South Dakota Redistricting Cases:  the 1990s

In the Matter of the Construction of Article III, § 5, of the South Dakota Constitution, 464 N.W.2d
825 (S.D. 1991)

A question was presented by the Governor to the justices of the Supreme Court. The Supreme Court held that, under constitutional amendments governing legislative apportionment, which eliminated any role of
the Governor in the redistricting process, an opinion on whether senatorial districts had to be uniformly
split into single-member house districts would be an advisory opinion to the redistricting preparation
committee of the Legislature, which was outside the authority of the Supreme Court.

United States  v. South Dakota, No. ________ (D. S.D., complaint filed Mar. 28, 2000)

South Dakota has 35 legislative districts, each of which elects one senator and two representatives.  Before the 1990 census, the two representatives were elected at large to represent the entire legislative district.  In the 1991 redistricting, District 28 in the north central part of the state was split into two House districts.  District 28A included the Cheyenne River Sioux Indian Reservation and the South Dakota portion of the Standing Rock Sioux Indian Reservation and had a majority American Indian population.  In 1996, following the U.S. Supreme Court's decision in Miller v. Johnson, 515 U.S. 900 (1995), limiting the use of race in drawing district lines, the Legislature eliminated the two single-member districts.  The U.S. Department of Justice sued, alleging that the intent and effect of eliminating District 28A was to discriminate against Native American voters in the district in violation of the Voting Rights Act.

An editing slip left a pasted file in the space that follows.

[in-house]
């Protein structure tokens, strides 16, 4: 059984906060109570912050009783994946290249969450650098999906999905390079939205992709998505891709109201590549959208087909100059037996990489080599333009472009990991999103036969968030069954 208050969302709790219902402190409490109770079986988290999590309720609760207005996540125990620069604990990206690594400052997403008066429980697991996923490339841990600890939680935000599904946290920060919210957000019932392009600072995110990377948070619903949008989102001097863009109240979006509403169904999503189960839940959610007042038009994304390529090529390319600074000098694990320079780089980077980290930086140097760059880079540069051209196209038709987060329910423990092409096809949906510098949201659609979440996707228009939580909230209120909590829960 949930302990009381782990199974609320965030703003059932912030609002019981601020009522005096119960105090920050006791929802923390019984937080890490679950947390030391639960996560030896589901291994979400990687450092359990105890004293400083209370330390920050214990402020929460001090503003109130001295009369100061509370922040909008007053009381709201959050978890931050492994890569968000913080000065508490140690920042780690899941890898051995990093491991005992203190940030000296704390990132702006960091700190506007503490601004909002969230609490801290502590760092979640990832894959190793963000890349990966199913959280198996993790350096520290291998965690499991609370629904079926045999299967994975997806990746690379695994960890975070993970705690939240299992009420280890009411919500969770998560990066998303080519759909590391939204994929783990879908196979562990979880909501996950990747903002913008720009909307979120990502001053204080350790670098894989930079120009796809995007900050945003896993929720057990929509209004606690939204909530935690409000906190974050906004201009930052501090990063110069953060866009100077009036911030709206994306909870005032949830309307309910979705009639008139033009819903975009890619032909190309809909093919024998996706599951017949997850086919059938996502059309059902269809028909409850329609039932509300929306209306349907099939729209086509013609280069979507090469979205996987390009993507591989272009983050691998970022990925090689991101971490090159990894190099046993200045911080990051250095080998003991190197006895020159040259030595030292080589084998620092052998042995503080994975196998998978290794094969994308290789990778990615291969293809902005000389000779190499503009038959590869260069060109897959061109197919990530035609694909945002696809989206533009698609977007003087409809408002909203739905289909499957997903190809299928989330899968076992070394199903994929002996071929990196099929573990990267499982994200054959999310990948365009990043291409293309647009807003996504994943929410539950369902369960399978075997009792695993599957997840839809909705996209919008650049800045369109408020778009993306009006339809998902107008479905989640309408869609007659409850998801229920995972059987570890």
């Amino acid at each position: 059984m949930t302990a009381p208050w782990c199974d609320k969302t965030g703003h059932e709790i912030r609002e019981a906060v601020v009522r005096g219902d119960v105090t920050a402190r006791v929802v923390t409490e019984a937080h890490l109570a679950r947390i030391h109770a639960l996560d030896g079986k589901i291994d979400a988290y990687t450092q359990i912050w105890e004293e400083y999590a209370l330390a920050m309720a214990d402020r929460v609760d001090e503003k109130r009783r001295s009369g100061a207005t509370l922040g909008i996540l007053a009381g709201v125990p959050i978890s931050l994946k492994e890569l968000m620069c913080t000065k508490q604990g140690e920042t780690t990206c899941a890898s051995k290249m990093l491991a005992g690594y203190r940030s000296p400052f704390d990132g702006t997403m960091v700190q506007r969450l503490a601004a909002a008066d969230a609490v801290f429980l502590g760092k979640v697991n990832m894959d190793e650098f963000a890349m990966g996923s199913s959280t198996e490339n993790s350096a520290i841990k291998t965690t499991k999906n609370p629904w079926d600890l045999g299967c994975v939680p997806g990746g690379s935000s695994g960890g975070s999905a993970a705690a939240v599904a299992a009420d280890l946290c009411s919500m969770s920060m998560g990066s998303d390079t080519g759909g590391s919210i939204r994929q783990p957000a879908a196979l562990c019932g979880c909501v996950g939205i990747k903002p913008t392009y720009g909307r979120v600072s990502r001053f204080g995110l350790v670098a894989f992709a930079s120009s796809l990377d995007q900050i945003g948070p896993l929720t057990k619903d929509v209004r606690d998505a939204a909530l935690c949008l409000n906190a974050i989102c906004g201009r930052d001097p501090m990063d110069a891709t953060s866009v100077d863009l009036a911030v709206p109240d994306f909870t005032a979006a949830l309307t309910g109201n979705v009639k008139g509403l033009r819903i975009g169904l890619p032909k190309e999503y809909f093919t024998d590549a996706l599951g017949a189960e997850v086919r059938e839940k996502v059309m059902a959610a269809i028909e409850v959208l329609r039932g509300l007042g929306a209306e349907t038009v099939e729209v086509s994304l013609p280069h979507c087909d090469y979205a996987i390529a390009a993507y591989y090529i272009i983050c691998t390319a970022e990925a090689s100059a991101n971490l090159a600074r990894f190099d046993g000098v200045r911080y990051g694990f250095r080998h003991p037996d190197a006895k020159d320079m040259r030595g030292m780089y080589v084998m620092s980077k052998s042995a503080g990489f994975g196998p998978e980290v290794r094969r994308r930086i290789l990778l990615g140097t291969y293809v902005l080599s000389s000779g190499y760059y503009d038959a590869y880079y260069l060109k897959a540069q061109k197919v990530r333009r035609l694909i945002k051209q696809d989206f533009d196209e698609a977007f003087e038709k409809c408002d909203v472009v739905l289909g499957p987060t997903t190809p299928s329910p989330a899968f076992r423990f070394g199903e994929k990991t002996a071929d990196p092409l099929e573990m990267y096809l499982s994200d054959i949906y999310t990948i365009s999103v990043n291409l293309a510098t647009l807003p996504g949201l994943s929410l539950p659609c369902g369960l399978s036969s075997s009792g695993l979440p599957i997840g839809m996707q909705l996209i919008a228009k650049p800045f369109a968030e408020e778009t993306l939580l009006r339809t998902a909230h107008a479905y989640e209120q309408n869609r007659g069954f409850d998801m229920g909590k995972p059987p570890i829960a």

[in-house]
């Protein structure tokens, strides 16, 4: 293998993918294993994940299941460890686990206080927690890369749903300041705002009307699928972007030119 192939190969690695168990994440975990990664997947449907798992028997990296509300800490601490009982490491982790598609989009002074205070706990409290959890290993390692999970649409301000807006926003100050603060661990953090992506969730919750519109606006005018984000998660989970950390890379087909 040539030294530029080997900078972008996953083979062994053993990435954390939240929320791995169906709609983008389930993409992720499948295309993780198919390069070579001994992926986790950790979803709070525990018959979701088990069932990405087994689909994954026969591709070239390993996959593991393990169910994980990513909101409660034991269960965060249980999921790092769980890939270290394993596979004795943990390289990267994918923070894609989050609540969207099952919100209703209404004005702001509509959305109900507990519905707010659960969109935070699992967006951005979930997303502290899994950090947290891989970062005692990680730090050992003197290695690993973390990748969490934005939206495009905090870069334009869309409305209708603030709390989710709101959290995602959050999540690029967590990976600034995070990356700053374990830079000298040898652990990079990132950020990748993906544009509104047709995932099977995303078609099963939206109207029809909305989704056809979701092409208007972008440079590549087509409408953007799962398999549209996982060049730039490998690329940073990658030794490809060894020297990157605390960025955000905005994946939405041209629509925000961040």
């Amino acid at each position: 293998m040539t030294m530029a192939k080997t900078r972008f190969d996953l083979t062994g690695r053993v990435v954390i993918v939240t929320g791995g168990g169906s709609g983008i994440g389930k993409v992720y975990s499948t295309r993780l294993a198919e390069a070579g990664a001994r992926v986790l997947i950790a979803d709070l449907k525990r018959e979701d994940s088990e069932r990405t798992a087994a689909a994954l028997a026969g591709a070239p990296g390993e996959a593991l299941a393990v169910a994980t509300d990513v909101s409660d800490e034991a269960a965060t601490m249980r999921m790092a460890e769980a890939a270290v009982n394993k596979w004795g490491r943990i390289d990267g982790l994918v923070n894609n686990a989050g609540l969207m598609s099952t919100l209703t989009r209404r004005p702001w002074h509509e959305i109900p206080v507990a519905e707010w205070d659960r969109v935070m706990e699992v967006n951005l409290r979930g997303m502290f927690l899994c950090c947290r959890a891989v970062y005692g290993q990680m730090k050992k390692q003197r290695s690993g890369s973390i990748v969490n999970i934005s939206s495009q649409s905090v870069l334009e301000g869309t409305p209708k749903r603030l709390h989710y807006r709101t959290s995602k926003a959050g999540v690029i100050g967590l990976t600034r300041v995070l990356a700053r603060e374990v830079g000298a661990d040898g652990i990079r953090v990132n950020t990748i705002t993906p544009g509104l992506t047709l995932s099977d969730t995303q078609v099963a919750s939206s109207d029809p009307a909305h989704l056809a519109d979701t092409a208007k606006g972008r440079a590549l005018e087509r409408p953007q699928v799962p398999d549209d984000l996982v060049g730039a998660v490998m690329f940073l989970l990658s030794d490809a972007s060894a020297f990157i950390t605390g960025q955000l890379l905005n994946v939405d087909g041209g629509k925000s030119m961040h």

State Contact

Reuben D. Bezpaletz
Chief, Research & Legal Services
Legislative Research Council
500 E. Capitol Avenue
Pierre, SD 57501-5070
605/773-3251 voice
605/773-4576 fax

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This page is maintained by the Redistricting Task Force for the National Conference of State Legislatures
Update:  April 25, 2000 (psw)